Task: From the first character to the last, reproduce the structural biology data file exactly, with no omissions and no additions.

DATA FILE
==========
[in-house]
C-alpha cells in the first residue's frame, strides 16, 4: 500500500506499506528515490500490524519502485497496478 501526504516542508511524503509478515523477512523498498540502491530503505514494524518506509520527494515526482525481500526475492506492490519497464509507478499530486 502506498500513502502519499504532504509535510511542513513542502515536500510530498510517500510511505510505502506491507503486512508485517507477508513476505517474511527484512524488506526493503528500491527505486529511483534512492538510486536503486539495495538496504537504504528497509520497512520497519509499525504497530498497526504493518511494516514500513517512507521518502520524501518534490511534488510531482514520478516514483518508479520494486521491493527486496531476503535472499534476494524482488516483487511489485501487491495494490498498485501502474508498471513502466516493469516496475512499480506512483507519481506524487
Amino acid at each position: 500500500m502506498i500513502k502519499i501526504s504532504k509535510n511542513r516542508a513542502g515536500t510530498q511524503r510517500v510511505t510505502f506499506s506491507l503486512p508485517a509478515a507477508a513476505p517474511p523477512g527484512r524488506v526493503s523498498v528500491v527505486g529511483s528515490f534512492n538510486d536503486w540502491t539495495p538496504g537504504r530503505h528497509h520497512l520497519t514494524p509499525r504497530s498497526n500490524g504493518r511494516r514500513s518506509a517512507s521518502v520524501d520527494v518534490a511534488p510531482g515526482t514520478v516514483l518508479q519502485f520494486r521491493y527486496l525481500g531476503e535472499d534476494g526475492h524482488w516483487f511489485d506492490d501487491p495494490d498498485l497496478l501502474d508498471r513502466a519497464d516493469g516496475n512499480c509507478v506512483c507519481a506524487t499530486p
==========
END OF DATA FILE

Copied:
[in-house]
C-alpha cells in the first residue's frame, strides 16, 4: 500500500506499506528515490500490524519502485497496478 501526504516542508511524503509478515523477512523498498540502491530503505514494524518506509520527494515526482525481500526475492506492490519497464509507478499530486 502506498500513502502519499504532504509535510511542513513542502515536500510530498510517500510511505510505502506491507503486512508485517507477508513476505517474511527484512524488506526493503528500491527505486529511483534512492538510486536503486539495495538496504537504504528497509520497512520497519509499525504497530498497526504493518511494516514500513517512507521518502520524501518534490511534488510531482514520478516514483518508479520494486521491493527486496531476503535472499534476494524482488516483487511489485501487491495494490498498485501502474508498471513502466516493469516496475512499480506512483507519481506524487
Amino acid at each position: 500500500m502506498i500513502k502519499i501526504s504532504k509535510n511542513r516542508a513542502g515536500t510530498q511524503r510517500v510511505t510505502f506499506s506491507l503486512p508485517a509478515a507477508a513476505p517474511p523477512g527484512r524488506v526493503s523498498v528500491v527505486g529511483s528515490f534512492n538510486d536503486w540502491t539495495p538496504g537504504r530503505h528497509h520497512l520497519t514494524p509499525r504497530s498497526n500490524g504493518r511494516r514500513s518506509a517512507s521518502v520524501d520527494v518534490a511534488p510531482g515526482t514520478v516514483l518508479q519502485f520494486r521491493y527486496l525481500g531476503e535472499d534476494g526475492h524482488w516483487f511489485d506492490d501487491p495494490d498498485l497496478l501502474d508498471r513502466a519497464d516493469g516496475n512499480c509507478v506512483c507519481a506524487t499530486p